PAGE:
And 2, once I got to school I found that my school had a deal with 1 or 2 UK banks and we had to use those as international students. Opening a bank in the UK (and Scotland, I assume) was a pain in the ass. I had to bring in a letter from school, copies of 2 utilities, the list goes on and on. But, I opened up an HSBC and it was a whole lot easier to pay my landlord, utilities, etc.

But, NEW IDEA for my next abroad year - I opened up an American HSBC (online! no walk in!) and they do free and easy transfers to your HSBC in other countries. Problem solved! Before I had to wait days/weeks for transfers! (Like my American financial aid that showed up in London, deposited into HSBC, waited 4 weeks for deposit to go through.)
posted by k8t at 8:54 PM on August 30, 2007


And, tell your friend, when I opened up my HSBC online it said "will you be transferring monies with our branches in other countries, if so please pick them from the drop down?" I put in UK and Armenia and it immediately linked into my existing UK account. Once I arrive in Armenia, I'll open up an account and (according to friends) it'll link up automatically.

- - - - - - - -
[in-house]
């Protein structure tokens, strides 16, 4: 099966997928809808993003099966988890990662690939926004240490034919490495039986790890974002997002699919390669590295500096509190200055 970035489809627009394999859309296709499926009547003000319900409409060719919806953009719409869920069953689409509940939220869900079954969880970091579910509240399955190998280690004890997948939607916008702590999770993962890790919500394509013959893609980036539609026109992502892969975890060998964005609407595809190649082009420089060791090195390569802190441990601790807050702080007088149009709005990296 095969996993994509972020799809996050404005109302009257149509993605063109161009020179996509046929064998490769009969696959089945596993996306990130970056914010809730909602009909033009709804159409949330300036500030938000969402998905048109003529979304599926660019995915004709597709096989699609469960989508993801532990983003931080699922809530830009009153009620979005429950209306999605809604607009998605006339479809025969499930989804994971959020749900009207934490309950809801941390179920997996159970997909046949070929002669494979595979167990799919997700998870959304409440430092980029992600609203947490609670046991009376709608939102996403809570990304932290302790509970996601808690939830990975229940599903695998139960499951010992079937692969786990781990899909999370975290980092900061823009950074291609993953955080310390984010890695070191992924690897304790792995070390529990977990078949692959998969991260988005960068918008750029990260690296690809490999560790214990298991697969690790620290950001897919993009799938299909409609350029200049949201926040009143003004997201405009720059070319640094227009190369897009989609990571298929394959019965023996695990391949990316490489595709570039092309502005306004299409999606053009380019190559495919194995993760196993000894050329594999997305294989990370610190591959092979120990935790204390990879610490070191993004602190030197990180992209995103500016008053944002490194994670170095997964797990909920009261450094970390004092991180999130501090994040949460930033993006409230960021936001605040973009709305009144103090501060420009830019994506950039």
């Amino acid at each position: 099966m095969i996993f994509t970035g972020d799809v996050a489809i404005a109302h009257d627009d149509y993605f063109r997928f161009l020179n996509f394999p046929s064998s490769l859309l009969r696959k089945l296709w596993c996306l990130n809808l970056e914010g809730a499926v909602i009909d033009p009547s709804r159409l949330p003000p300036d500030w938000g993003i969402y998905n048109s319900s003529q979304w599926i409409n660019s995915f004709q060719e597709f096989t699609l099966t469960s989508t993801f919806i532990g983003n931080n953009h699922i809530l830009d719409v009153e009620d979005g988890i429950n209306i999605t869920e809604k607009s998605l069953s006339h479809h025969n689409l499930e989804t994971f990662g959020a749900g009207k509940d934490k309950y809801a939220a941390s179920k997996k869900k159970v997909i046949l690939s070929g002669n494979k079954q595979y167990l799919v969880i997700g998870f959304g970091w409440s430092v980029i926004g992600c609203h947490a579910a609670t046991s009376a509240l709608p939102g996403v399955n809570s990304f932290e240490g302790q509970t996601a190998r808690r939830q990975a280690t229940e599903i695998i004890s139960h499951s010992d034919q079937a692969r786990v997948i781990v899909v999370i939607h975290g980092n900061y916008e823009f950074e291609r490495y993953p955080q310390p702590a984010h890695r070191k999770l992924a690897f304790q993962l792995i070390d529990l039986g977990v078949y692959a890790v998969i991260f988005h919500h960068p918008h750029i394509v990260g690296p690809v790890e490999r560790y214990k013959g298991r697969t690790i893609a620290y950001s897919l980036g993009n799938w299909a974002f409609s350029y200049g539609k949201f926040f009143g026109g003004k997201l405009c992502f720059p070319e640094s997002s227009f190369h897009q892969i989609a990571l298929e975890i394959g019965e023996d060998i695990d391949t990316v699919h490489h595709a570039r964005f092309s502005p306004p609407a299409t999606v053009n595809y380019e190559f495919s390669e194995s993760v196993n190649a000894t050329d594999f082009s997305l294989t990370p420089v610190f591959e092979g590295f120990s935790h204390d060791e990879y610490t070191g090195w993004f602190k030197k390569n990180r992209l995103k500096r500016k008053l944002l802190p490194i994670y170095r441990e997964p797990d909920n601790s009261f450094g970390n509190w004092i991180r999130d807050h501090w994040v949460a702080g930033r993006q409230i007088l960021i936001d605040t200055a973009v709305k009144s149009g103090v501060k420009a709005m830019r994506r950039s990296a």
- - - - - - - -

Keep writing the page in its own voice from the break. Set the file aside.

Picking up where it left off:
posted by k8t at 8:56 PM on August 30, 2007


Xe should let you take care of this, with no fee.
posted by zsazsa at 10:03 PM on August 30, 2007


From what I understand, an international wire transfer requires a trip to the consulate in Edinburgh for a stamp.

That doesn't make any sense to me as long as one account supports sending a transfer and the other supports receiving it. I've sent money back and forth from the US and UK with several people in this fashion and there were no authorities involved. Is there some special set of restrictions for wiring money to yourself internationally?

An alternative would be to write yourself a check, although it would take a while to clear but is reasonably cheap. I accept US checks to my regular Natwest account here in the UK all the time and the commission is about a flat £5 or £10 (I forget).
posted by wackybrit at 1:40 AM on August 31, 2007